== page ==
Study of Chinese Classical Text

Study of Chinese Classical Text Master Degree

Feel Free to Ask Questions!

Tel : +8615850513534

E-mail : apply@acasc.cn

  • Application Deadline:2018/06/06
  • Tuition:¥0.00
  • Application Fee:¥800.00
  • Service Fee:¥0.00
School Information

Hunan Normal University is located in Changsha, the capital of Hunan Province, a city of beautiful scenery and outstanding intellectuals. Hunan Normal University has inherited the great tradition of the broad and profound Huxiang Culture and has culti

Find more information on the university website
How To Apply

Applying through ACASC generally takes a few minutes to complete. It takes 5 steps to complete the application.

1. Click “Apply Now” button at the top of the page.

2. Fill in online application form.

3. Upload required documents.

4. Pay the application fee and the ACASC service fee

5. Click “Submit” button.

Important notice: In order to apply, you need to create an account with ACASC.

Strictly speaking, Classical Chinese refers to the written language of the classical period of Chinese literature, from the end of the Spring and Autumn period (early 5th century BC) to the end of the Han Dynasty (220 AD), while Literary Chinese is the form of written Chinese used from the end of the Han Dynasty to the early 20th century, when it was replaced by vernacular written Chinese. It is often also referred to as "Classical Chinese", but sinologists generally distinguish it from the language of the early period. During this period the dialects of China became more and more disparate and thus the Classical written language became less and less representative of thevarieties of Chinese (cf. Classical Latin, which was contemporary to the Han Dynasty, and the Romance languages of Europe). Although authors sought to write in the style of the Classics, the similarity decreased over the centuries due to their imperfect understanding of the older language, the influence of their own speech, and the addition of new words.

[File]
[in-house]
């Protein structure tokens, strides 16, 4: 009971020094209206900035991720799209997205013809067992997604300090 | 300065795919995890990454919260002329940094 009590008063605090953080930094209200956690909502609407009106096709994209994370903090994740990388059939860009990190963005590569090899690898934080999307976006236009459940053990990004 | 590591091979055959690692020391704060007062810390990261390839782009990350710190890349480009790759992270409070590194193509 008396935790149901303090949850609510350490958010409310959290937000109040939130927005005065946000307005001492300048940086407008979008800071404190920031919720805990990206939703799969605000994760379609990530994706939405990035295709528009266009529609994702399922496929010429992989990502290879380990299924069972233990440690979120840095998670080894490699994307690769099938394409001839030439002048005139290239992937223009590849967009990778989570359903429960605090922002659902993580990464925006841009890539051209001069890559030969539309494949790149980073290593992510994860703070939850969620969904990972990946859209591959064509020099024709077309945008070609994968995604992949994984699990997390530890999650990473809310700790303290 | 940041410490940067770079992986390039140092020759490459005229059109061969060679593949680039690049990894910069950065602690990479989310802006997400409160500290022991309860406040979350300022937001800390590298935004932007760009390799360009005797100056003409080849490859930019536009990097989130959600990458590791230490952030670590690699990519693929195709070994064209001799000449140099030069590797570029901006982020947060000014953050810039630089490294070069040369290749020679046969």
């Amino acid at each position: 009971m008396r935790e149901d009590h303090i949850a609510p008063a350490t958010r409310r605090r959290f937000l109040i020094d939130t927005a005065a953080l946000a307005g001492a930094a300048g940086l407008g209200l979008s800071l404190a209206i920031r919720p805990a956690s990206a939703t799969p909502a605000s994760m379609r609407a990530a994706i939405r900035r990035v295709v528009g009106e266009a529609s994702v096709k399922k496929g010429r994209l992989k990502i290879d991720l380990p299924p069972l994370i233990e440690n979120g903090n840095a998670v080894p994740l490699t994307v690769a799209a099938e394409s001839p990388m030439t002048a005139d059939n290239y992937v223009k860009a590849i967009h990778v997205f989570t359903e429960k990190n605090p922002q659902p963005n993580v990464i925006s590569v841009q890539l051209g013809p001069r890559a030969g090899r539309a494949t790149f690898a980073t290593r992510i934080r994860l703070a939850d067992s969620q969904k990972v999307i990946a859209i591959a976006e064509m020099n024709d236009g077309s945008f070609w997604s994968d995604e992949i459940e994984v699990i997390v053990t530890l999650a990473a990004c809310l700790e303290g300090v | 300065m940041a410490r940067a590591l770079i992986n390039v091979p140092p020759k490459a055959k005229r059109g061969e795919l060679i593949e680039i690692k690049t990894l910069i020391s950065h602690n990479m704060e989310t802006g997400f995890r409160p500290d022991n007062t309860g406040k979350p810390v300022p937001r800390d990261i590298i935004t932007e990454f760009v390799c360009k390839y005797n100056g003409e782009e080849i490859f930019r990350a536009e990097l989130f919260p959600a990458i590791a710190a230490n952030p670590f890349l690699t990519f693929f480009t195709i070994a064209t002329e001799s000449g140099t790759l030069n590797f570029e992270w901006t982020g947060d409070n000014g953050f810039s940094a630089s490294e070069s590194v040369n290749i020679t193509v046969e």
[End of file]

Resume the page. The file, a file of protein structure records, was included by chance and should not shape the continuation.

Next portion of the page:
This situation, the use of Literary Chinese throughout the Chinese cultural sphere despite the existence of disparate regional vernaculars, is called diglossia. It can be compared to the position of Classical Arabic relative to the various regional vernaculars in Arab lands, or ofLatin in medieval Europe. The Romance languages continued to evolve, influencing Latin texts of the same period, so that by the Middle Ages, Medieval Latin included many usages that would have baffled the Romans. The coexistence of Classical Chinese and the native languages of Japan, Korea and Vietnam can be compared to the use of Latin in nations that natively speak non-Latin-derived Germanic languages or Slavic languages, to the position of Arabic in Persia or the position of the Indic language, Sanskrit, in South India and Southeast Asia. However, the non-phonetic Chinese writing system causes a unique situation where the modern pronunciation of the classical language is far more divergent (and heterogeneous, depending on the native – not necessarily Chinese – tongue of the reader) than in analogous cases, complicating understanding and study of Classical Chinese further compared to other classical languages.

Christian missionaries coined the term Wen-li (Chinese: 文理; pinyin: wénlǐ; Wade–Giles: wen-li) for Literary Chinese. Though composed from Chinese roots, this term was never used in that sense in Chinese, and was rejected by non-missionary sinologues



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